Saiichi Sugiyama | So Am I

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So Am I

by Saiichi Sugiyama

Hailing from Surrey, England, the guitarist Sugiyama's songs are bluesy but melodic with an echo of British rock music of the late 60's/early '70s, nurtured and amplified with his Japanese sensitivity. Pete Brown, the lyricist with Cream, now co-writes wi
Genre: Blues: English Style
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  Song Share Time Download
1. Cellar Full Of Noise
4:41 $0.99
2. Student Susan
5:17 $0.99
3. Enough
4:35 $0.99
4. Middle Of The Night
5:12 $0.99
5. The Band Played On
4:56 $0.99
6. Old Samurai
8:19 $0.99
7. Shimmy
3:04 $0.99
8. Shining Siren
4:19 $0.99
9. Seagull
6:04 $0.99
10. Komachi
4:52 $0.99
11. I Never Turn
5:42 $0.99
12. There For Me
5:32 $0.99
13. The Band Played On (reprise)
1:50 $0.99
14. Sweet Dreams
4:09 $0.99
Downloads are available as MP3-320 files.


Album Notes
Written and Produced by Pete Brown (the Cream lyricist) and Saiichi Sugiyama

This album was released in Japan in July 2004 and won critical acclaim by the Japanese rock and UK blues press. It is now being released in the US in August 2006 through CD Baby.


Following directly on from 2002 collaboration with Pete Brown on the Japanese “Sunshine of Your Love” project, the work commenced on the recording for Saiichi's second solo album, "So Am I" in the spring of 2003. The sessions at Chapel Studios in Lincolnshire and also Fortress, Livingston, and Mark Angelo’s Studios in London were co-produced by Pete Brown and Saiichi.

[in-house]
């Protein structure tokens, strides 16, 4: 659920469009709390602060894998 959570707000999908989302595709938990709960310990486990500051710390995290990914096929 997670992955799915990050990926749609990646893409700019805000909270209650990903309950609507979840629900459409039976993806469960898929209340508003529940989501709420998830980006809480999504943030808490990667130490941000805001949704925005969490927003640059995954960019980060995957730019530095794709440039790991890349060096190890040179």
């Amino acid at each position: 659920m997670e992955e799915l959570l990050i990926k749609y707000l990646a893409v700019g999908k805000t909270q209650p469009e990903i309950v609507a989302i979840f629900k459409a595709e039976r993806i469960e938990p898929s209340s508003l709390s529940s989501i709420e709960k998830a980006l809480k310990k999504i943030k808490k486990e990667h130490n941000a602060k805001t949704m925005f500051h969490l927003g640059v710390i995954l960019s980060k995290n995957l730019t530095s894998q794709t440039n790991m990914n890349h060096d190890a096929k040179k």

The band consisted of Zoot Money (keys and vocals), Dave 'Clem' Clempson (rhythm guitar), David Hadley-Ray (bass), and Simon Edgoose (drums), with Pete on percussion and backing vocals. The resultant album is essentially about songs. The 14 tracks on the album show Saiichi expanding beyond the blues guitarist mode to embrace his Beatle and West Coast influences and give a nod to American R&B and Japanese ballads.

The opener, “A Cellar Full Of Noise,” is bursts out with a cacophony of vocals by Saiichi, Jim Stapley of the up and coming London rock band Dekko, and the amazing Rietta Austin as well as twin lead guitar by Ben Matthews of Thunder and Saiichi; not to mention some neat blues harp by John O’Leary of the original Savoy Brown Blues Band. “Student Susan” is essentially a Mersey Beat number with Pete Brown’s lyrics based on his real life encounter with a former girlfriend of the Beatles in his Liverpool days in 1964. There are also some blues guitar moments, notably one fiery blues instrumental featuring Saiichi, Clem, and Zoot playing lead in turn.